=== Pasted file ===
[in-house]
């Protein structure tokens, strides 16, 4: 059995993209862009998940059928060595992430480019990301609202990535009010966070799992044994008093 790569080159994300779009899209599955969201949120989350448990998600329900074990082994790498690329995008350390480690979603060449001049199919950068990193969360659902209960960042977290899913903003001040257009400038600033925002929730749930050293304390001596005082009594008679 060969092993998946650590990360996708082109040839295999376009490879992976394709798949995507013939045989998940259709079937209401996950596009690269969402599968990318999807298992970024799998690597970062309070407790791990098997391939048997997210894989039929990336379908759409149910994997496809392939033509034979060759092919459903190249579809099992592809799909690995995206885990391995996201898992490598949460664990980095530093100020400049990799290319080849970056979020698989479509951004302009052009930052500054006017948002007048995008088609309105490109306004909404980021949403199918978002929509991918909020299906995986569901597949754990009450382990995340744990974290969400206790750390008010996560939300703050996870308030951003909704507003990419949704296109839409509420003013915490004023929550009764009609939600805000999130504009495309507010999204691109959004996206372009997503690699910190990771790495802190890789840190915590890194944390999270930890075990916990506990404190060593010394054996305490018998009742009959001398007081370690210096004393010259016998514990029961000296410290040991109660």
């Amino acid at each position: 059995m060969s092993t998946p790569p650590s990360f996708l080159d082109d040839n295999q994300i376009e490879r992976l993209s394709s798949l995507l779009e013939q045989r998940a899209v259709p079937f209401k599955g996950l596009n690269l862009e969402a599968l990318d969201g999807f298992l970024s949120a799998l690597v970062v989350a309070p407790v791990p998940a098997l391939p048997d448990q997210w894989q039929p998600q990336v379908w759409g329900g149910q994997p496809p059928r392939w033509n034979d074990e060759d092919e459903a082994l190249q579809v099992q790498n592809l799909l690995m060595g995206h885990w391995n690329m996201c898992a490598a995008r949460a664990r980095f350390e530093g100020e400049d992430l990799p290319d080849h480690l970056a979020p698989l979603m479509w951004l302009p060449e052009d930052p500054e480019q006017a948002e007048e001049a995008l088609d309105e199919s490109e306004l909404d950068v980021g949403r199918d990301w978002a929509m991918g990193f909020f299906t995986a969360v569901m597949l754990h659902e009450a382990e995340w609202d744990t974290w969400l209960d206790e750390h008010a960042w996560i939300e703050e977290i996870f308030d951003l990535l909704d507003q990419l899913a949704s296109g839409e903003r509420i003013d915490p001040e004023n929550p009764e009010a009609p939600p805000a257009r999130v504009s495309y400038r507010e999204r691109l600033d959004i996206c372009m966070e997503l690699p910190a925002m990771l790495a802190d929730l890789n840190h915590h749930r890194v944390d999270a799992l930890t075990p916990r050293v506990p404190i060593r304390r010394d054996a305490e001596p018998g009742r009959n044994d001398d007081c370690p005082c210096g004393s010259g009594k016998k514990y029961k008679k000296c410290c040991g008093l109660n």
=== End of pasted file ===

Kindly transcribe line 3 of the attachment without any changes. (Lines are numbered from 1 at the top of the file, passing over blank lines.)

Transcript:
């Amino acid at each position: 059995m060969s092993t998946p790569p650590s990360f996708l080159d082109d040839n295999q994300i376009e490879r992976l993209s394709s798949l995507l779009e013939q045989r998940a899209v259709p079937f209401k599955g996950l596009n690269l862009e969402a599968l990318d969201g999807f298992l970024s949120a799998l690597v970062v989350a309070p407790v791990p998940a098997l391939p048997d448990q997210w894989q039929p998600q990336v379908w759409g329900g149910q994997p496809p059928r392939w033509n034979d074990e060759d092919e459903a082994l190249q579809v099992q790498n592809l799909l690995m060595g995206h885990w391995n690329m996201c898992a490598a995008r949460a664990r980095f350390e530093g100020e400049d992430l990799p290319d080849h480690l970056a979020p698989l979603m479509w951004l302009p060449e052009d930052p500054e480019q006017a948002e007048e001049a995008l088609d309105e199919s490109e306004l909404d950068v980021g949403r199918d990301w978002a929509m991918g990193f909020f299906t995986a969360v569901m597949l754990h659902e009450a382990e995340w609202d744990t974290w969400l209960d206790e750390h008010a960042w996560i939300e703050e977290i996870f308030d951003l990535l909704d507003q990419l899913a949704s296109g839409e903003r509420i003013d915490p001040e004023n929550p009764e009010a009609p939600p805000a257009r999130v504009s495309y400038r507010e999204r691109l600033d959004i996206c372009m966070e997503l690699p910190a925002m990771l790495a802190d929730l890789n840190h915590h749930r890194v944390d999270a799992l930890t075990p916990r050293v506990p404190i060593r304390r010394d054996a305490e001596p018998g009742r009959n044994d001398d007081c370690p005082c210096g004393s010259g009594k016998k514990y029961k008679k000296c410290c040991g008093l109660n």